With the Mars 2020 rover undergoing final testing before its launch next year, NASA scientists are turning their attention to the rover’s landing site in Mars’ Jezero Crater. A newly published paper in the journal Icarus has identified mineral deposits around the rim of the crater which mark some of the best places to look for evidence of ancient life on the planet.
The Jezero Crater is the site of an ancient lake that existed around 3.5 billion years ago. At the edges of the crater, scientists found minerals called carbonates which form from the interactions between carbon dioxide and water. The carbonates formed around the shore of the lake like a bathtub ring.
On Earth, carbonates help to form the structure of fossils that can last for billions of years. These fossils include seashells, coral, and rocks formed from microbial life called stromatolites. The presence of carbonates in the Mars crater indicate that these would be the best areas to search for ancient fossils.
The data was collected using an instrument aboard the Mars Reconnaissance Orbiter, called the Compact Reconnaissance Imaging Spectrometer for Mars instrument (CRISM). “CRISM spotted carbonates here years ago, but we only recently noticed how concentrated they are right where a lakeshore would be,” lead author of the paper, Briony Horgan, said in a statement. “We’re going to encounter carbonate deposits in many locations throughout the mission, but the bathtub ring will be one of the most exciting places to visit.”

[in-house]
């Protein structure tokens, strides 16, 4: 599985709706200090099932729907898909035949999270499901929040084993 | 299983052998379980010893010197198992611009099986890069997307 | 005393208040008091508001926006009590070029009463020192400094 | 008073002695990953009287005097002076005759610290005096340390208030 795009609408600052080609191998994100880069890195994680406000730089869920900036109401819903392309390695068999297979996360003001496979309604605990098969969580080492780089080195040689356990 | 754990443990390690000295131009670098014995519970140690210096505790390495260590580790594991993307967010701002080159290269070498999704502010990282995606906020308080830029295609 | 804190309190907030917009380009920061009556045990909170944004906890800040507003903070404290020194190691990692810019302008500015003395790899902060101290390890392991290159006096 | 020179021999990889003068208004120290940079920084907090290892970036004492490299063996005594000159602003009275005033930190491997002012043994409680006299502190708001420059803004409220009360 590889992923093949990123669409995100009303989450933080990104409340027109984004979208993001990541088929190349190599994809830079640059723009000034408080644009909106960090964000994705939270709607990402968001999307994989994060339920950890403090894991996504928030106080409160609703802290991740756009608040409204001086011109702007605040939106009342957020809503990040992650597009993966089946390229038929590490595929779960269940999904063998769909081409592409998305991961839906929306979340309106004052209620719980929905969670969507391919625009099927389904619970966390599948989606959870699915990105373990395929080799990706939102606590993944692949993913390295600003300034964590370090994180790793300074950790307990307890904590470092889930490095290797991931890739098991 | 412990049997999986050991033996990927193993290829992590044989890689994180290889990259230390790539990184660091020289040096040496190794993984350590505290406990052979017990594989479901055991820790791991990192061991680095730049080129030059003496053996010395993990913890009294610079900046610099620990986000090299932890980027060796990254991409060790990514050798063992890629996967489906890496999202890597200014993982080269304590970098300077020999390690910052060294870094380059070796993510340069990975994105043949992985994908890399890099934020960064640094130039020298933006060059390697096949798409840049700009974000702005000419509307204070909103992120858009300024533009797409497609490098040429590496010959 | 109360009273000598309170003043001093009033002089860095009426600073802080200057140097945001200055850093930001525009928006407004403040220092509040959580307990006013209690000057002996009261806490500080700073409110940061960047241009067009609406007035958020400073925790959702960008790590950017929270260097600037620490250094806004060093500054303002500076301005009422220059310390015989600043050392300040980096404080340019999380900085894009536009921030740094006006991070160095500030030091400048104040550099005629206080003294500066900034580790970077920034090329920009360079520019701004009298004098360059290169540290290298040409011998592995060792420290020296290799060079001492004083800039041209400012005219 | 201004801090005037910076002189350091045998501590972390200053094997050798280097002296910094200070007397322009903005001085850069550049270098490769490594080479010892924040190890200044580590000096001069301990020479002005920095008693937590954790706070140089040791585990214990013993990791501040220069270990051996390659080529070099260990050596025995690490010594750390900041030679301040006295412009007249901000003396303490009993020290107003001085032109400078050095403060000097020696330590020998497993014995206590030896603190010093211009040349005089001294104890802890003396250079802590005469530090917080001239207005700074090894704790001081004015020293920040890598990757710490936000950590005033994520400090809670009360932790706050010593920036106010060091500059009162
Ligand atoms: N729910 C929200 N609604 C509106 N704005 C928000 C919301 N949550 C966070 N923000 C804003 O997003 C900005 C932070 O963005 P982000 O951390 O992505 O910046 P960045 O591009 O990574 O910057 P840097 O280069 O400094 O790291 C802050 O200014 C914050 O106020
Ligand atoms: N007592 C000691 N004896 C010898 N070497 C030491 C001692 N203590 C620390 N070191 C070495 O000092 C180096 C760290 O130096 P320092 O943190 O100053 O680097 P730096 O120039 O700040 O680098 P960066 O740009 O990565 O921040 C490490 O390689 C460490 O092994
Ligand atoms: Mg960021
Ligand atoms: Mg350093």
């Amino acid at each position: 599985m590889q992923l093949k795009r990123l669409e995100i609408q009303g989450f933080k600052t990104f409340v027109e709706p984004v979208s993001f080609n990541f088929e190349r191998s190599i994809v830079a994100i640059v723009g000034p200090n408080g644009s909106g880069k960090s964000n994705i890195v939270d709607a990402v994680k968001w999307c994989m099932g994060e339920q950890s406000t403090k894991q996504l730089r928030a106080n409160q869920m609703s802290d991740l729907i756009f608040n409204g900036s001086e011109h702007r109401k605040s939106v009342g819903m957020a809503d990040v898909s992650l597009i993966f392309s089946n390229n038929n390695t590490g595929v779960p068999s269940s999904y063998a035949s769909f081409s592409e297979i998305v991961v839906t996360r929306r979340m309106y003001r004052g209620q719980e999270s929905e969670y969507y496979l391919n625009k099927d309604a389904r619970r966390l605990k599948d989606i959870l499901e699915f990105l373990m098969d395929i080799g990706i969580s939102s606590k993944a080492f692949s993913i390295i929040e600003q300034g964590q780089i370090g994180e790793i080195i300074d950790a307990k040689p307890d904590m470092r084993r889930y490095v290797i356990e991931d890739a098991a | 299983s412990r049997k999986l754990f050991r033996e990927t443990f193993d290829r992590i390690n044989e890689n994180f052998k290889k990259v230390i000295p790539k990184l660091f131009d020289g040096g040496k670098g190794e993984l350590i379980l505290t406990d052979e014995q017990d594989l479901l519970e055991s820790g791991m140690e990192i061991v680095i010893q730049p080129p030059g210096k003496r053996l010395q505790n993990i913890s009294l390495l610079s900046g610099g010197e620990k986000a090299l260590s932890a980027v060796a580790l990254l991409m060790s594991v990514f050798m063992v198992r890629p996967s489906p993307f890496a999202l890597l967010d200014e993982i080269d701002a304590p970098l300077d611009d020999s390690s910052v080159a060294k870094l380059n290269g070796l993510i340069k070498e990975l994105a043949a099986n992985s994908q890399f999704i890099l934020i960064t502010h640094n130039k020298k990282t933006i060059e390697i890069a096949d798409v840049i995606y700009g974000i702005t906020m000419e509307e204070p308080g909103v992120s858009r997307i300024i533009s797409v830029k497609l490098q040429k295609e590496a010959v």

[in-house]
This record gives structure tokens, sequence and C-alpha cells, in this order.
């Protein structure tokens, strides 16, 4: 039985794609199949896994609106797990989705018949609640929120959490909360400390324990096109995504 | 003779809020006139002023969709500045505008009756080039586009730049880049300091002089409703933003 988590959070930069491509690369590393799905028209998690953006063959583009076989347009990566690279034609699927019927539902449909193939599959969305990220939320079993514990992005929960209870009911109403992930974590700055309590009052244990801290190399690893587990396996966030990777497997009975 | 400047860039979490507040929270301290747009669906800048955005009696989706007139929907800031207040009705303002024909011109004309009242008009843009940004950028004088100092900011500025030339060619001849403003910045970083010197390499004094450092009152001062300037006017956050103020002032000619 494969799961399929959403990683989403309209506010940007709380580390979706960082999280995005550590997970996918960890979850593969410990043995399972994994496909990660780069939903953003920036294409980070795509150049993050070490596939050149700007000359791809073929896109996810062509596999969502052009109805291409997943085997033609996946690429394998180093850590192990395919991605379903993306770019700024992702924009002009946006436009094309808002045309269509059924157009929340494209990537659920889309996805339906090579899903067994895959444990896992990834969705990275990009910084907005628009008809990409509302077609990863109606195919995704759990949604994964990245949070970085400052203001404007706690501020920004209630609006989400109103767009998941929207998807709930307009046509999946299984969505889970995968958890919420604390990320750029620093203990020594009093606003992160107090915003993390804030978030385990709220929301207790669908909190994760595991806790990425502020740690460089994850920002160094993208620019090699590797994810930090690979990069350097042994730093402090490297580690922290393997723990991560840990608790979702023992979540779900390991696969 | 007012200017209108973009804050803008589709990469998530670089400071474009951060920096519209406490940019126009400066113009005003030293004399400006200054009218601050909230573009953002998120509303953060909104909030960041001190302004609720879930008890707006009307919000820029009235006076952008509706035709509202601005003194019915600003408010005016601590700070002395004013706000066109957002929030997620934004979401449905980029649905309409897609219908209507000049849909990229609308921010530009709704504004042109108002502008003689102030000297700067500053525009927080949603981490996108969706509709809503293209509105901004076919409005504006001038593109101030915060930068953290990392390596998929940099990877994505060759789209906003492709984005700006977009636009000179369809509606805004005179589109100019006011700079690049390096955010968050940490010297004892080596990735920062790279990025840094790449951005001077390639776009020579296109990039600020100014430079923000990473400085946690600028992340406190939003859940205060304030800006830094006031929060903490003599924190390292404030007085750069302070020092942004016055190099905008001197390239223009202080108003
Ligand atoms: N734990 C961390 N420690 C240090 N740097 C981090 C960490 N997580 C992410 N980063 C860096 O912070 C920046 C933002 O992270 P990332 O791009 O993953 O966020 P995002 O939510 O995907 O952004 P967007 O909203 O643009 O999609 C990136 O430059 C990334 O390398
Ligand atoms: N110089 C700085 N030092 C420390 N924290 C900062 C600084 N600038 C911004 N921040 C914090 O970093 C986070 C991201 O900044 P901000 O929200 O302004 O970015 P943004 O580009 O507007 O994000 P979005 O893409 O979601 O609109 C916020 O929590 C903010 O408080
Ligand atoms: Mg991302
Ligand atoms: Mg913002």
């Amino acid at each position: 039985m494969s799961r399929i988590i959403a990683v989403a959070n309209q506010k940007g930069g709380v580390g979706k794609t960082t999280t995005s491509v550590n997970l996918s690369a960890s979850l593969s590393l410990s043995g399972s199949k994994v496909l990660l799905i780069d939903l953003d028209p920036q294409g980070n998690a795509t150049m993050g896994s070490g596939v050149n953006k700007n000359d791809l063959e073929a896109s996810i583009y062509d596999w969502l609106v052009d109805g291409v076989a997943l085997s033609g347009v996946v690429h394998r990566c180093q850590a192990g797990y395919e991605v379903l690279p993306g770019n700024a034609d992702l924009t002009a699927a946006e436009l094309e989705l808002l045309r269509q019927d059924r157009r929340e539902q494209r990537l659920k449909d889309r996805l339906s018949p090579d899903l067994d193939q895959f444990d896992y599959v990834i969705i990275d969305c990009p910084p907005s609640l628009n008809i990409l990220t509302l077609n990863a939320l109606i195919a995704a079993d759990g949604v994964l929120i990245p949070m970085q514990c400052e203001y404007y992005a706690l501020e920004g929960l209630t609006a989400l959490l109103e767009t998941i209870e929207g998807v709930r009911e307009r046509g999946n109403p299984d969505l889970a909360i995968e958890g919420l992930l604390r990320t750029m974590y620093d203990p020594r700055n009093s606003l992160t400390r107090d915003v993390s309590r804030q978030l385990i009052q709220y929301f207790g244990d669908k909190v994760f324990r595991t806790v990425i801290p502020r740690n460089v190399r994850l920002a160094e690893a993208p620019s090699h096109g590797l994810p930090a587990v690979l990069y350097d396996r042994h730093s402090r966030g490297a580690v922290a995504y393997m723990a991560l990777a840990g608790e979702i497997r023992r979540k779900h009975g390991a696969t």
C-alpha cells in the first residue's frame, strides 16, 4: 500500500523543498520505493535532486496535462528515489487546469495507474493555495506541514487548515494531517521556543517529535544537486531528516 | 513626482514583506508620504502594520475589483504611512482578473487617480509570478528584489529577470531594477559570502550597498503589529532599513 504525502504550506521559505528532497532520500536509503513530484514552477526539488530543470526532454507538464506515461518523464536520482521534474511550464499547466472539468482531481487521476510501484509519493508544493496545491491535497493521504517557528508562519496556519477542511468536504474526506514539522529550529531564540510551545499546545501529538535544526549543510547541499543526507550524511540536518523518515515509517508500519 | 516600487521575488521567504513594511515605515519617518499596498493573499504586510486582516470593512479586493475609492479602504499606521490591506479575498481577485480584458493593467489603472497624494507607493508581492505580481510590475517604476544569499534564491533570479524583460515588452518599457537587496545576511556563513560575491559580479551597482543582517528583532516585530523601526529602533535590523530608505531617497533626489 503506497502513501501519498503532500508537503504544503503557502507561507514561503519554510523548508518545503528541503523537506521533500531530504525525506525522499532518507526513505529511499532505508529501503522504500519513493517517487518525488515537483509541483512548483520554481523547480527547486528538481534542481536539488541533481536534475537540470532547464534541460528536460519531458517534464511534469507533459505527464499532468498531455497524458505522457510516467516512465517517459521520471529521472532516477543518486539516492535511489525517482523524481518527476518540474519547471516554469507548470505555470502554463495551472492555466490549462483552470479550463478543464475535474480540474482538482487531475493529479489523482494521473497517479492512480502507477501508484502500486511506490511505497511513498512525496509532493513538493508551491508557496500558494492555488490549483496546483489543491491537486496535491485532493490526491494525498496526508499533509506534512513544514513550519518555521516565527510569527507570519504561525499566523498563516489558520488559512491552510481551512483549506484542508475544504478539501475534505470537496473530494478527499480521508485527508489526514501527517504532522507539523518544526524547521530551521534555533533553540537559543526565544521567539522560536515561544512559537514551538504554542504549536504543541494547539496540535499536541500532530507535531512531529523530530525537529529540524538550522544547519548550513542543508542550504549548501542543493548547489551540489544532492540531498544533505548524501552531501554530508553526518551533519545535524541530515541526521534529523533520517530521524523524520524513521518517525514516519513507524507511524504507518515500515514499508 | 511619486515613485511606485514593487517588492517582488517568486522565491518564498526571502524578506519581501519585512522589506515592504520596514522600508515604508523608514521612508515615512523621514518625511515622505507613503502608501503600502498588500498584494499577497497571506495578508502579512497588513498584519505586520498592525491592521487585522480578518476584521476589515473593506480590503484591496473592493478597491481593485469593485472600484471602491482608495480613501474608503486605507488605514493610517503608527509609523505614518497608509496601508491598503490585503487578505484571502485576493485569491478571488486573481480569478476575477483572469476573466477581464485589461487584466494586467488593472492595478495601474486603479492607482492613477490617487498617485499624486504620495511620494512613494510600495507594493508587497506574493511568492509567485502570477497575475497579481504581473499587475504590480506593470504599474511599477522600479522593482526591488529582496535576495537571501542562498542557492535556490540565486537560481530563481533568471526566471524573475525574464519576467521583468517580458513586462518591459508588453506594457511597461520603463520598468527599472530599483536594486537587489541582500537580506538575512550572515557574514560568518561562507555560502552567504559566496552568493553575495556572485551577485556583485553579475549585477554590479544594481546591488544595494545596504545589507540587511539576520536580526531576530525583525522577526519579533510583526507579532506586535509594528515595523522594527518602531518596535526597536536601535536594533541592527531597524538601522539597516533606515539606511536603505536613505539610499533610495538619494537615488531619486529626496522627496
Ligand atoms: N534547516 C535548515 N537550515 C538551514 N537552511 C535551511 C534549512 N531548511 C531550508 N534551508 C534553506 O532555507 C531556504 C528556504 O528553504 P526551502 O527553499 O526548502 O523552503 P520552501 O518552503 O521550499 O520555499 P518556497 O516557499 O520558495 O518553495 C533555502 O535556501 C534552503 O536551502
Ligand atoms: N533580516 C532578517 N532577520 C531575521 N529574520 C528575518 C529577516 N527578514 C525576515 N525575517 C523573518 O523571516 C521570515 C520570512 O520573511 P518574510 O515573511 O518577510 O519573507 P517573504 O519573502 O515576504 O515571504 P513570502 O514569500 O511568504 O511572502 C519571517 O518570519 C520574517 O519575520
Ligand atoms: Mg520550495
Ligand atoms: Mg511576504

One of the main purposes of the Mars 2020 mission is to look for evidence of ancient life on Mars, so the carbonate findings are encouraging. “The possibility that the ‘marginal carbonates’ formed in the lake environment was one of the most exciting features that led us to our Jezero landing site,” Mars 2020 Deputy Project Scientist Ken Williford said in the same statement. “Carbonate chemistry on an ancient lakeshore is a fantastic recipe for preserving records of ancient life and climate. We’re eager to get to the surface and discover how these carbonates formed.”
Mars 2020 is set to launch from Cape Canaveral in July next year and should land in the Jezero Crater in February 2021.